> every prophet in her house

every prophet in her house

2011-11-06 - jjackunrau

On a boat bobbing we listened to a man talk about the historical significance of all sorts of things around Sydney Harbour. We made fun of some of his inflections (and his accent as us who talk American instead of Australian sometimes do) at he stressed the “really interesting” and “controversial” things he was showing off about the harbour, but he was a pretty good tour guide. We spent the first half of the trip outside on the bow where his voice was a bit more of a background murmur you had to pay attention to hear, which was about perfect. You didn’t feel like you were interrupting if you wanted to talk about something but new information was steadily going on in the background. We learned about Shark Island, which used to be an animal quarantine station, and about the gallows where the colony’s first murderer was hung in a cage for weeks covered in tar, and about how they shipped all the animals to the Taronga Zoo on barges because the former zoo had been in Sydney and the new one

Interestingly, there was barely any mention of any aboriginal history. That’s interesting because places here tend to make more acknowledgement of the traditional lands events happen on. Yes, it’s just lip service and doesn’t change any poor treatment, but now I miss it when someone doesn’t at least make the ritual pronouncement.

We also went to see some contemporary art at a free gallery, which I really enjoyed and had a pancake lunch which I enjoyed at the time but my guts decided to make me regret afterwards. We also met a woman who was selling some sort of medicinal goop and jewellery made from broken plates, and heard her speak at length about different schools of Buddhism (I was wearing my prayer beads but quickly tried to make it clear I’m not actually Buddhist). Holly and I were ready for me to get reprimanded for wearing symbols I didn’t understand, but she didn’t seem too frustrated with us. She kept on making references to toking up in the 60s and decided Holly was a child of those days in spirit.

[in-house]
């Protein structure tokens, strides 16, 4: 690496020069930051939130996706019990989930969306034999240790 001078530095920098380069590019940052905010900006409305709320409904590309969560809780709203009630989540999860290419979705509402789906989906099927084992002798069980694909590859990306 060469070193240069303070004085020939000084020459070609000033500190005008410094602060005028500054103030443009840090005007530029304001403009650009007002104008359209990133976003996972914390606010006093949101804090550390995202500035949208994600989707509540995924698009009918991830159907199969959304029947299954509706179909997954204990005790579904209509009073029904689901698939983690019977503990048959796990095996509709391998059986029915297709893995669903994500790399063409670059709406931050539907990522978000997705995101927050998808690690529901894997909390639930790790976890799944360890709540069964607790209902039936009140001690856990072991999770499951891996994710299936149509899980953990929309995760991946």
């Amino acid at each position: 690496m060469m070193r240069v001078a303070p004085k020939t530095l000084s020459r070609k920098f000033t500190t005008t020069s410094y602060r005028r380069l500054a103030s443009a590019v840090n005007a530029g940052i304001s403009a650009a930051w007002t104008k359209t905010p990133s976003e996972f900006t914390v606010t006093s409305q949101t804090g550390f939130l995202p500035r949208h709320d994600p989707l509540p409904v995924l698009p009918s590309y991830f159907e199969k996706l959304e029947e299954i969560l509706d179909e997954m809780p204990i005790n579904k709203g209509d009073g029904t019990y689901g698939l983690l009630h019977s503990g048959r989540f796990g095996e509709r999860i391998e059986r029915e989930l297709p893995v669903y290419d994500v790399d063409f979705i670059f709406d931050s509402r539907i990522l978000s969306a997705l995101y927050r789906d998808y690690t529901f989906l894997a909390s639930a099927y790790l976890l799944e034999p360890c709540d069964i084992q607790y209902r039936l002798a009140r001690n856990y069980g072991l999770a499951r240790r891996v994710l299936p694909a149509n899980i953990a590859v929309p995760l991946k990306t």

We also spent some time listening to a pretty excellent busker, Mark Wilkinson. Holly’d heard him while we were talking to the Buddhist woman and wanted to find him and sit and listen. Sadly, there weren’t any free tables at the cafes right there, so we sat on planters to listen. He did an excellent version of Hallelujah but his songs were also good. We got EPs.

I always forget when I’ve been off a bicycle for a while how much I love the bicycle as a transportation method. We rode to Circular Quay through the CBD and even though I cursed at Javier’s bike when it slipped gears on me (oh for my bicycle in its storage locker back in Vancouver) I loved being on a bicycle again. I know Vancouver January biking won’t be this pleasant, but I’m looking forward to it. This morning we were talking about long-distance biking and I would like to do that someday. Do a real trip on a bicycle. Probably not over the rockies, I’m not that hardcore, but maybe heading down the coast a ways would work. I don’t know if my bike would be the best choice, being an urban single-speed, but someday I want to do that.

And the day began with reading Murakami (contented sigh) and blueberry muffins. Holly makes them in torn-in-half diet coke cans, because we don’t have muffin tins and because she is awesome and resourceful.

1960s 1q84 aboriginal accent americans art barges bicycle blueberry buddhist canadians cbd circular quay coke cans colonial drugs english haruki murakami history holly javier jewellery language long distance mark wilkinson medicinal goop muffins pancakes prayer beads quarantine ritual shark island sydney sydney harbour symbols taronga zoo tour